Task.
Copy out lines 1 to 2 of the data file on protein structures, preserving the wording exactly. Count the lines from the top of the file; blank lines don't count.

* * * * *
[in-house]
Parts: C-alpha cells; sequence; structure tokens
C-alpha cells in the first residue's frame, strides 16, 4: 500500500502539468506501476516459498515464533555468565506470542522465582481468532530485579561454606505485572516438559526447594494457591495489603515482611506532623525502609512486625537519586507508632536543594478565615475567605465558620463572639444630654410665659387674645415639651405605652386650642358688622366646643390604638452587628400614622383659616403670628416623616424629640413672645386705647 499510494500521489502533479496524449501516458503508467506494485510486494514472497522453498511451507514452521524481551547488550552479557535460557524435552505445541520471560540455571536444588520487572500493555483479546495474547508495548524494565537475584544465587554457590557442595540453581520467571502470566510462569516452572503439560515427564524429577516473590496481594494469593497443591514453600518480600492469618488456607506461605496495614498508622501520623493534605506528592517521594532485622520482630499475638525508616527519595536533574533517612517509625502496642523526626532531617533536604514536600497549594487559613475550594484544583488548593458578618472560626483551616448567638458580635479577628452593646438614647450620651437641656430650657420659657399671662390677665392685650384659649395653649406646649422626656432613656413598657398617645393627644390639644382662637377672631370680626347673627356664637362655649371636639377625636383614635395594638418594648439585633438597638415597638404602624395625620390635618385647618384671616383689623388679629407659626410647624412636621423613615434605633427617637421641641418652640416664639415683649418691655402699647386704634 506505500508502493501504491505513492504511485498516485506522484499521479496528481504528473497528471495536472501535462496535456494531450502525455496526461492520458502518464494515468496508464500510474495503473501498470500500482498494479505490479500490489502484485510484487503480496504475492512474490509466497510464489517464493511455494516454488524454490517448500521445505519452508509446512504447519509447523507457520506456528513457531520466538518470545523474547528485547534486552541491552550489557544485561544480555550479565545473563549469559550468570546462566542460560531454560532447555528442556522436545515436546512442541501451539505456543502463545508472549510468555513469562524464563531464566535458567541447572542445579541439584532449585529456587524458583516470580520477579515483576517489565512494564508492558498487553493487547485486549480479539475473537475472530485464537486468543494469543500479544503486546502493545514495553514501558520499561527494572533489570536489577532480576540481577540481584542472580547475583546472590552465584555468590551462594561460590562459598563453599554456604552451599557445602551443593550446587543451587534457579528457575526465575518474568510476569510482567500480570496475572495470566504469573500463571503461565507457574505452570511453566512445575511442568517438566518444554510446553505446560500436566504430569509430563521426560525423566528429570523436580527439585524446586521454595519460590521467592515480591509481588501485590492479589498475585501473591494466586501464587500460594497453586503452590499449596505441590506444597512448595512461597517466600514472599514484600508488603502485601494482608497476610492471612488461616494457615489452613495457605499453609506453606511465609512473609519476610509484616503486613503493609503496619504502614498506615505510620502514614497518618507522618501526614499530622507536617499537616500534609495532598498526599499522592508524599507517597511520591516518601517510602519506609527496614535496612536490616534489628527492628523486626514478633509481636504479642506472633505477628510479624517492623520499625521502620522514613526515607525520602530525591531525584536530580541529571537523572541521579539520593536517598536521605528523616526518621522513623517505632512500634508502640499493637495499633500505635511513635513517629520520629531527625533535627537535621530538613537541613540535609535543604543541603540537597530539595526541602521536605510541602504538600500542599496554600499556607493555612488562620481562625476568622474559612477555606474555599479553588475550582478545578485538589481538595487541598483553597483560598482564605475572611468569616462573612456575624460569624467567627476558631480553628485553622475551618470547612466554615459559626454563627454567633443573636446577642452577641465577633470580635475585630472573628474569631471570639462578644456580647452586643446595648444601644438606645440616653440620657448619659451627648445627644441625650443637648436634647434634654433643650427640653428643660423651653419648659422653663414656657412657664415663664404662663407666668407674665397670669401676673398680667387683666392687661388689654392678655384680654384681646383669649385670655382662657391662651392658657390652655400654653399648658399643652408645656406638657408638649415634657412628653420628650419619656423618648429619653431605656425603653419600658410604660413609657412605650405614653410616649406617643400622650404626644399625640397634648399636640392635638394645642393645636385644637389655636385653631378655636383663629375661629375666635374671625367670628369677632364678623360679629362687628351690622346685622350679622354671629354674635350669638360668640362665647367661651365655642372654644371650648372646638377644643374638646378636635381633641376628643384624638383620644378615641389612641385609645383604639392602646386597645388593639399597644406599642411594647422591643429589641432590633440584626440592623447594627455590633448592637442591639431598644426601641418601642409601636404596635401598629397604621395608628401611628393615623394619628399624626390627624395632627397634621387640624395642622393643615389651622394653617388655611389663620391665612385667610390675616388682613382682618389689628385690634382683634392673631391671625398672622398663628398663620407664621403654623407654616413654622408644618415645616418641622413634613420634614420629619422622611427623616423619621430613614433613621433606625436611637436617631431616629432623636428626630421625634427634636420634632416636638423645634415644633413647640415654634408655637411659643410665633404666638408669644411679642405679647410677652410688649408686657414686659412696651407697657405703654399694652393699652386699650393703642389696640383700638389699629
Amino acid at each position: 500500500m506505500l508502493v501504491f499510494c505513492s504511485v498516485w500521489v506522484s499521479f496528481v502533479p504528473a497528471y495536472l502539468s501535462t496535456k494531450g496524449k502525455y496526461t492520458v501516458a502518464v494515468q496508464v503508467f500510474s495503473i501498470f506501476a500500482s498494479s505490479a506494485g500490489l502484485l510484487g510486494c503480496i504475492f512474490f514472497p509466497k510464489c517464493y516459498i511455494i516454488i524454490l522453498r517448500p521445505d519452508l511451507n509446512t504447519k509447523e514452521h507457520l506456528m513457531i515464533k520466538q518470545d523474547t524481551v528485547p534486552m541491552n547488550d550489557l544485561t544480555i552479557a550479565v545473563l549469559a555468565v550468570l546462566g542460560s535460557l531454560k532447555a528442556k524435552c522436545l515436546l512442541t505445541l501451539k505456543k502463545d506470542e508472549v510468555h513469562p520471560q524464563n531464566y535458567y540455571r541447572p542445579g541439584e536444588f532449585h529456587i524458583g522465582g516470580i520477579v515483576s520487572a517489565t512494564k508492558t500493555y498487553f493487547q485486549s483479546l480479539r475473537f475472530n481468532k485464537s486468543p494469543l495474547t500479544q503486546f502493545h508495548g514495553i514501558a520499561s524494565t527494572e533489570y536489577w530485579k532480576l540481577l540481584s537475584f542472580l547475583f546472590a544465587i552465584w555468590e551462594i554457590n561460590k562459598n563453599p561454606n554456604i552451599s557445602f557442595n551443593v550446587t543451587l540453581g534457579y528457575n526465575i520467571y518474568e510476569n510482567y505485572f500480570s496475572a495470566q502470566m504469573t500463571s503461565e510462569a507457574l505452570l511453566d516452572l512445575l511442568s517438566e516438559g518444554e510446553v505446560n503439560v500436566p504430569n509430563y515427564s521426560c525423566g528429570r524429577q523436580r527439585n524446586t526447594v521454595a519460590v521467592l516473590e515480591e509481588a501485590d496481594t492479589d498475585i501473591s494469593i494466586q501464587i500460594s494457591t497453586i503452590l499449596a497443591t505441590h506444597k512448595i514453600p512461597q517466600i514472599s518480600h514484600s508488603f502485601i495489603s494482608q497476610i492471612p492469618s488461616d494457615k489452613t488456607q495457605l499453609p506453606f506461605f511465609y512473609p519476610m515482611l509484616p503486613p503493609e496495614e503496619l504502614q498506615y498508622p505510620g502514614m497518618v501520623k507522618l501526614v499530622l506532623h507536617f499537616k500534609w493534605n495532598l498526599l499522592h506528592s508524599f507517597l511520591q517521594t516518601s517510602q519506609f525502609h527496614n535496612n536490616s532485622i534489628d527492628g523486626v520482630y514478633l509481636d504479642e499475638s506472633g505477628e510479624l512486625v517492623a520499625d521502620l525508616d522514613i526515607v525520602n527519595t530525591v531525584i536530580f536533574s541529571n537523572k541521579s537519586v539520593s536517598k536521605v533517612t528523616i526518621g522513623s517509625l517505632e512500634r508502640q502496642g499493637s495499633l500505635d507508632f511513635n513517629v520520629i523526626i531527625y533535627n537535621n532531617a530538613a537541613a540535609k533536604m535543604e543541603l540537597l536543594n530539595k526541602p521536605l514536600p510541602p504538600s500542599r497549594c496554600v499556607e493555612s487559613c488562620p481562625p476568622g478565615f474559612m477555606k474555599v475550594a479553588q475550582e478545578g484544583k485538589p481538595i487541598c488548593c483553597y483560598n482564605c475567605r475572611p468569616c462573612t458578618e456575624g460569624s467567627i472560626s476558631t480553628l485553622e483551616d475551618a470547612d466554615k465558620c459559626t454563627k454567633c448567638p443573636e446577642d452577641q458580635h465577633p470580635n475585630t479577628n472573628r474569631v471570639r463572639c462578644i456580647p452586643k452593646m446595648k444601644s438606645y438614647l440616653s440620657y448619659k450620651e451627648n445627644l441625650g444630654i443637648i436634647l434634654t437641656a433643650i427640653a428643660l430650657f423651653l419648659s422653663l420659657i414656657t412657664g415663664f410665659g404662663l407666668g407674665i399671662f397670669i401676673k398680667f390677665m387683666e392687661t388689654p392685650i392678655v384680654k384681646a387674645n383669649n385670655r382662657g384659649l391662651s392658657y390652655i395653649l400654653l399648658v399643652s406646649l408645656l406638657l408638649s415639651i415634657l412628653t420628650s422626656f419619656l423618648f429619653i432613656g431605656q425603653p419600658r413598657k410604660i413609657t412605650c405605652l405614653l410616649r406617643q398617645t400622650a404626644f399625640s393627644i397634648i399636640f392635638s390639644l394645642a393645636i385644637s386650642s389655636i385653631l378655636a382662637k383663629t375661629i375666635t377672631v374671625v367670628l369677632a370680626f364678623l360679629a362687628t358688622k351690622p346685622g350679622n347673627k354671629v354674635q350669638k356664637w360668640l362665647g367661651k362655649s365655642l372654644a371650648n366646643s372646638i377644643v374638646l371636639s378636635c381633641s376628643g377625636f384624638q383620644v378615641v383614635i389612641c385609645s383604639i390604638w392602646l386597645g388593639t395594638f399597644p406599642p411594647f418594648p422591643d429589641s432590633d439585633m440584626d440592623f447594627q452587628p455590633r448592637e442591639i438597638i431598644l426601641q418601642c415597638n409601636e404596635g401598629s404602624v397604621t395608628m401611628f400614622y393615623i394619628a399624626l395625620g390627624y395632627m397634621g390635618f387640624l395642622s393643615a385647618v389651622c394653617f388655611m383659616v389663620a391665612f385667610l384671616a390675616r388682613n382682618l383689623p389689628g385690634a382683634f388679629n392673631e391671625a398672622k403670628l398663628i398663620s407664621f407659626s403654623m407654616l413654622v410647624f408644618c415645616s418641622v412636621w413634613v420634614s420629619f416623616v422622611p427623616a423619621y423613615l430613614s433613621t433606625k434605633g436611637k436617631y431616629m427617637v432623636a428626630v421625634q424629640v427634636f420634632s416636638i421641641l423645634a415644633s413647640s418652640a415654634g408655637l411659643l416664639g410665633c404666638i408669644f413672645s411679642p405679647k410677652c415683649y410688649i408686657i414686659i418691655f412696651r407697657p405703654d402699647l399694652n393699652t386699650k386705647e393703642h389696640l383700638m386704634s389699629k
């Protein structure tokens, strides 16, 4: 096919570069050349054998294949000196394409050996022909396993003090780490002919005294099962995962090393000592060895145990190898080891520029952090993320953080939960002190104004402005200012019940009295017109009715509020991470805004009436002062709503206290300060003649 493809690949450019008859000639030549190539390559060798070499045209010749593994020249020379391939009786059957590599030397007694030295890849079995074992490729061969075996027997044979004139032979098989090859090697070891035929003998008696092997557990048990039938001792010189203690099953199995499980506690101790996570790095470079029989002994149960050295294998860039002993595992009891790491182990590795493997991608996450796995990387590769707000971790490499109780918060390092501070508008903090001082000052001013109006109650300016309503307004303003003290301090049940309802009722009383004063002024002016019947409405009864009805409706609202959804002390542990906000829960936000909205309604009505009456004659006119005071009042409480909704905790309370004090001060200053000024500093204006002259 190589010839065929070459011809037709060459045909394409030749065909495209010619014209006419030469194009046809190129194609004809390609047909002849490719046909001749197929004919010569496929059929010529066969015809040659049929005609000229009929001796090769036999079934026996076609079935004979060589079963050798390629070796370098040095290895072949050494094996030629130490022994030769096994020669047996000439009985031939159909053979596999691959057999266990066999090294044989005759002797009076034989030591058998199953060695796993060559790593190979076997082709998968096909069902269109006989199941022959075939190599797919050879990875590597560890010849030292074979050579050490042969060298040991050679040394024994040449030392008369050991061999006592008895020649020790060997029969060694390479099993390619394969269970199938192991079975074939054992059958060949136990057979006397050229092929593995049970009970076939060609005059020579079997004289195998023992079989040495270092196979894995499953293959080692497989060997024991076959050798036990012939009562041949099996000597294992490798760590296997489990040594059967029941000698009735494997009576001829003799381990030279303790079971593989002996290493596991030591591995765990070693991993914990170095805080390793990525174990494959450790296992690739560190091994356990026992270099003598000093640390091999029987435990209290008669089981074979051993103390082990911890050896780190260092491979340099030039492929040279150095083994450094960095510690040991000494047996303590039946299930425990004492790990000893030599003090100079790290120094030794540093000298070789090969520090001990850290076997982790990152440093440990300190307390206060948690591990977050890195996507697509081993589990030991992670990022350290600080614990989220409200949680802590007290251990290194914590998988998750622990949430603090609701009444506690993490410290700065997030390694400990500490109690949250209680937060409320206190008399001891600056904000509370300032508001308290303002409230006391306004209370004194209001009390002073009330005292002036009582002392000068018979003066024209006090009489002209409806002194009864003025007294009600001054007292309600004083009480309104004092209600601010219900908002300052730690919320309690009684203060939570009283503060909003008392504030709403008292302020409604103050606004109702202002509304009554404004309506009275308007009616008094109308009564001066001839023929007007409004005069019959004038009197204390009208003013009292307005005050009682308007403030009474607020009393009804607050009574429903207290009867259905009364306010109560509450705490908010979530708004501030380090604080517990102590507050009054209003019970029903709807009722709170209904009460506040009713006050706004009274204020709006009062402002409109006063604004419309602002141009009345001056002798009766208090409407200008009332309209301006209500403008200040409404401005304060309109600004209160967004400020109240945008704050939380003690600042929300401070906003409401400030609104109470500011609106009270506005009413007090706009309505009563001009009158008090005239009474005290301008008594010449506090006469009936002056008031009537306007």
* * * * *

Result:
[in-house]
Parts: C-alpha cells; sequence; structure tokens